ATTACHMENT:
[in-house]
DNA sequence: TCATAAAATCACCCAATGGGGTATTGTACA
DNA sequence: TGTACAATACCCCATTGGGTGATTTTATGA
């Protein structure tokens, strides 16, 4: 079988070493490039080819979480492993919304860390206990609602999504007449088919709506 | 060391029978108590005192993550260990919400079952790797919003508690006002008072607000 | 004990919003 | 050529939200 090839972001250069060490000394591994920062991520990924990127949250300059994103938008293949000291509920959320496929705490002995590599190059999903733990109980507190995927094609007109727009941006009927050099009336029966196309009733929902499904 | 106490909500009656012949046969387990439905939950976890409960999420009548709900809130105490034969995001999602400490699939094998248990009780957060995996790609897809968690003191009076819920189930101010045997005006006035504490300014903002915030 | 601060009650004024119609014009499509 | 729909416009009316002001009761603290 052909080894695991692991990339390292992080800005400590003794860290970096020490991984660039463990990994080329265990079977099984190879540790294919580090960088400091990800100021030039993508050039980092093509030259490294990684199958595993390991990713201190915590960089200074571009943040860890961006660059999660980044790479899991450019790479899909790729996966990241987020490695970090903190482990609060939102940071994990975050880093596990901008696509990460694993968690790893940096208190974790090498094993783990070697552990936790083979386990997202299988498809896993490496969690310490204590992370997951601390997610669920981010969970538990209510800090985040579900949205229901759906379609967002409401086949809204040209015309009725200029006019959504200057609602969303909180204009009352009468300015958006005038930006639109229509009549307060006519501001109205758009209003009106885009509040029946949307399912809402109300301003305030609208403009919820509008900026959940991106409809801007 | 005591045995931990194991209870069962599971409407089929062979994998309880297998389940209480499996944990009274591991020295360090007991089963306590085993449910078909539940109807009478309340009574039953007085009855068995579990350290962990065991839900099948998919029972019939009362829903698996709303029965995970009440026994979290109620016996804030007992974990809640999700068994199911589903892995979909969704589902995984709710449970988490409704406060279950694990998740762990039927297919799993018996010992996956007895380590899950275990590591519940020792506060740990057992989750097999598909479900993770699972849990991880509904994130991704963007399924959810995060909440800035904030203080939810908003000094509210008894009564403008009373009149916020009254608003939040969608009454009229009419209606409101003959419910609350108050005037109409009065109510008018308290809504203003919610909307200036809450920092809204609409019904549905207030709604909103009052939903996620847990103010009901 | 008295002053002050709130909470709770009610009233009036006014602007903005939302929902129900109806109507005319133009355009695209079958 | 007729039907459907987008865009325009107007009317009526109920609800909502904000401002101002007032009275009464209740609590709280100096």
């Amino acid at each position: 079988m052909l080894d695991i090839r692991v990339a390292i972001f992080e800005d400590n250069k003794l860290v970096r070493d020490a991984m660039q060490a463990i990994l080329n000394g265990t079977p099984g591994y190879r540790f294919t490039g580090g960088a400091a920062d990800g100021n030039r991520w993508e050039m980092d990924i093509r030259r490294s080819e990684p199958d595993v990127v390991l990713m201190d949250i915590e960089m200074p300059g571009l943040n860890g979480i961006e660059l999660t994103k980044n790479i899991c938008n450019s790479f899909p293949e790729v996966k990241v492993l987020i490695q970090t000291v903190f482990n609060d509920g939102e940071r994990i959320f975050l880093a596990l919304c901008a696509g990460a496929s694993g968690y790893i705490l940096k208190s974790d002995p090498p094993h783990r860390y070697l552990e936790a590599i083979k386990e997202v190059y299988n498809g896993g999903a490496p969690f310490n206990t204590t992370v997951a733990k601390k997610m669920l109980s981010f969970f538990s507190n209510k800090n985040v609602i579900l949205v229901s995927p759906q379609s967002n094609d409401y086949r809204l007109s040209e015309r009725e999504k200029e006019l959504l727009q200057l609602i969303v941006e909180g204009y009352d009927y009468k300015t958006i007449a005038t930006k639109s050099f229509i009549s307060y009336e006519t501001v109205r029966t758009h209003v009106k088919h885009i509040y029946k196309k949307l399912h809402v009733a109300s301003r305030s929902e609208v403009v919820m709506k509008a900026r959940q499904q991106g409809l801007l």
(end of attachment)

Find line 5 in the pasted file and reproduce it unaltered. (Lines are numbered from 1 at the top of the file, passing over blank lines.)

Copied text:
């Amino acid at each position: 079988m052909l080894d695991i090839r692991v990339a390292i972001f992080e800005d400590n250069k003794l860290v970096r070493d020490a991984m660039q060490a463990i990994l080329n000394g265990t079977p099984g591994y190879r540790f294919t490039g580090g960088a400091a920062d990800g100021n030039r991520w993508e050039m980092d990924i093509r030259r490294s080819e990684p199958d595993v990127v390991l990713m201190d949250i915590e960089m200074p300059g571009l943040n860890g979480i961006e660059l999660t994103k980044n790479i899991c938008n450019s790479f899909p293949e790729v996966k990241v492993l987020i490695q970090t000291v903190f482990n609060d509920g939102e940071r994990i959320f975050l880093a596990l919304c901008a696509g990460a496929s694993g968690y790893i705490l940096k208190s974790d002995p090498p094993h783990r860390y070697l552990e936790a590599i083979k386990e997202v190059y299988n498809g896993g999903a490496p969690f310490n206990t204590t992370v997951a733990k601390k997610m669920l109980s981010f969970f538990s507190n209510k800090n985040v609602i579900l949205v229901s995927p759906q379609s967002n094609d409401y086949r809204l007109s040209e015309r009725e999504k200029e006019l959504l727009q200057l609602i969303v941006e909180g204009y009352d009927y009468k300015t958006i007449a005038t930006k639109s050099f229509i009549s307060y009336e006519t501001v109205r029966t758009h209003v009106k088919h885009i509040y029946k196309k949307l399912h809402v009733a109300s301003r305030s929902e609208v403009v919820m709506k509008a900026r959940q499904q991106g409809l801007l």